The Weekend Australian - Review - - Books - GRAEME BLUN­DELL

CRIME nov­el­ists are as des­per­ate for rein­ven­tion as their char­ac­ters are for re­demp­tion. Dashiell Ham­mett stopped writ­ing be­cause he found he was re­peat­ing him­self. ‘‘ It’s the be­gin­ning of the end,’’ he said, ‘‘ when you dis­cover you have style.’’

Peter Cor­ris has al­ways beaten the genre trap, not by ven­tur­ing out­side, but by find­ing un­ex­pected room within. His latest Cliff Hardy book, Ap­peal De­nied ( Allen & Un­win, 205pp, $ 19.95), is, as usual, familiar, as­sured and highly en­ter­tain­ing, writ­ten with Cor­ris’s unique sense of ra­tio­nal con­tain­ment and his un­der­stated mas­tery of set­ting and so­cial con­text.

He likes to weave his se­rial nar­ra­tives in and out of the pol­i­tics of the day, this time the use­ful­ness and com­mit­ment of the Syd­ney po­lice and the de­vel­op­ment scams of lo­cal coun­cils. Like Hardy, he sel­dom shouts and is never re­ally polem­i­cal, but there’s no doubt­ing his deep sense of moral in­dig­na­tion at civic cor­rup­tion and the way Syd­ney op­er­ates with a nod and a wink and a brown pa­per bag.

Hardy, un­like Cor­ris, is re­tired and far from self- funded, and think­ing of ring­ing John Laws to com­plain about a sys­tem that re­quires private in­ves­ti­ga­tors to wear kid gloves. But when girl­friend Lily Tr­us­cott is mur­dered, Hardy is con­sumed with a pu­ri­tan­i­cal sense of righ­teous- ness and a pur­pose as ef­ful­gent as the holy grail.

Cor­ris is so good he can play small jokes with the genre but some new­com­ers, such as Leah Giar­ratano, just don’t un­der­stand its cul­tural mythol­ogy. Giar­ratano, a real- life clin­i­cal psy­chol­o­gist spe­cial­is­ing in cog­ni­tive be­hav­iour ther­apy, has turned out a thinly writ­ten se­rial killer ( a mora­to­rium on th­ese psy­chopaths, please) pro­ce­dural called Vodka Doesn’t Freeze ( Ran­dom House, 324pp, $ 32.95).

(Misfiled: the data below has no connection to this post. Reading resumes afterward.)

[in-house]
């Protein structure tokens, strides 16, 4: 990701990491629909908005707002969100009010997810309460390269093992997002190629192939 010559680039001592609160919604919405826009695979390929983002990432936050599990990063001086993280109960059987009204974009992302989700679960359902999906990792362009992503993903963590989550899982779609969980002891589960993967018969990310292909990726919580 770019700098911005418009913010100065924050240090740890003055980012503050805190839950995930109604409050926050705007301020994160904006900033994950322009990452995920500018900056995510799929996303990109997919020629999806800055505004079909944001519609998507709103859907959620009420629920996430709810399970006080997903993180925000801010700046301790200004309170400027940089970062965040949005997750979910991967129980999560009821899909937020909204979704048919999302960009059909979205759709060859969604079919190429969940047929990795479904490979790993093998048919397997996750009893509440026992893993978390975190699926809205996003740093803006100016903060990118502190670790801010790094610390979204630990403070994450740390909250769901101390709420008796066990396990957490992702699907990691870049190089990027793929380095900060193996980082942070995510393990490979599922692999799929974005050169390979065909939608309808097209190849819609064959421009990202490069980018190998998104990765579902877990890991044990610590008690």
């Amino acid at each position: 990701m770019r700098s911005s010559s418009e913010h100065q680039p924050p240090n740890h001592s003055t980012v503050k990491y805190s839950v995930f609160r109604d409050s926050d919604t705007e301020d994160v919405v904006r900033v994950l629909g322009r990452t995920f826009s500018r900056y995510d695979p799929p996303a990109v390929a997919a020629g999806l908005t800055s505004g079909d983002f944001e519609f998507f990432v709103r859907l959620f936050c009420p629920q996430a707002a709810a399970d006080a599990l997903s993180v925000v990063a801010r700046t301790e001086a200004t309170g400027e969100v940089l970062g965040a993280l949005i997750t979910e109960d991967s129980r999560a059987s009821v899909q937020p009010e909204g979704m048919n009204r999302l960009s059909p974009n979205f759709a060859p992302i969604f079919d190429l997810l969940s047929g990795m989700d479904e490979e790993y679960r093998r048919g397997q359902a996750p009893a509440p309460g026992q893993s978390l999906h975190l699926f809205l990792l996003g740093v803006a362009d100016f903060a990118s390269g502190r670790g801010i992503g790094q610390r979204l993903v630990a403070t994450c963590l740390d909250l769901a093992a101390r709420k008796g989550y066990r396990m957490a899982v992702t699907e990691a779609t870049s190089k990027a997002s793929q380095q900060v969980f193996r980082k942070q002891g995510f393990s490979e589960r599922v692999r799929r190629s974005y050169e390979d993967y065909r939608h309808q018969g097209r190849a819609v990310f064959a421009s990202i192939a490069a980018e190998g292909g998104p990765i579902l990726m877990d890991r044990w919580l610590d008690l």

She may be an ex­pert in psy­cho­log­i­cal trauma, sex of­fences and of­fend­ers who suf­fer se­vere per­son­al­ity disor­ders, but her first novel is stylis­ti­cally in­gen­u­ous.

Leigh Red­head can write, and once did hard yards in the ‘‘ hos­til­ity in­dus­try’’ as a strip­per be­fore her clever Si­mone Kirsch nov­els shook their ar­ses in front of read­ers’ faces. Her third,

Cherry Pie ( Allen & Un­win, 384pp, $ 19.95) finds 28- year- old Kirsch flash­ing her pup­pies at a bunch of bald­ing, pasty- faced, pissed suits, hump­ing the fluffy white car­pet of­f­cut, to fi­nance her de­tec­tive agency.

For sur­veil­lance equip­ment, a new car and an ad in the Yel­low Pages, she’ll need at least 20 grand, so she agrees to help a child­hood friend who has some­thing big on some­one in the hos­pi­tal­ity busi­ness. Well- paced, rib­ald and laugh- out- loud- funny, Cherry Pie proves yet again that it’s not im­pos­si­ble for a flasher to be a good fem­i­nist.

Red­head’s ‘‘ tart noir’’ is very funny but Ge­off McGeachin’s sec­ond Alby Mur­doch comic spy thriller, Sen­si­tive New Age Spy ( Pen­guin, 286pp, $ 29.95), while slick and clever, raises few laughs.

Mur­doch, act­ing head of the Di­rec­torate for Ex­tra- ter­ri­to­rial Defence, is faced with a mys­tery tanker moored off Syd­ney, and two ther­monu­clear war­heads the size of beer kegs are miss­ing.

McGeachin loves acronyms and de­tailed ord­nance de­scrip­tions and he does write pacy ac­tion scenes. But his la­conic sense of irony is weary­ing af­ter a few pages, the send- up too un­re­lent­ing. McGeachin is an amal­gam of Robert G. Bar­rett and Austin Pow­ers, but un­like Bar­rett you can’t imag­ine him wear­ing a He­len De­mindenko T- shirt to a writ­ers’ con­ven­tion.

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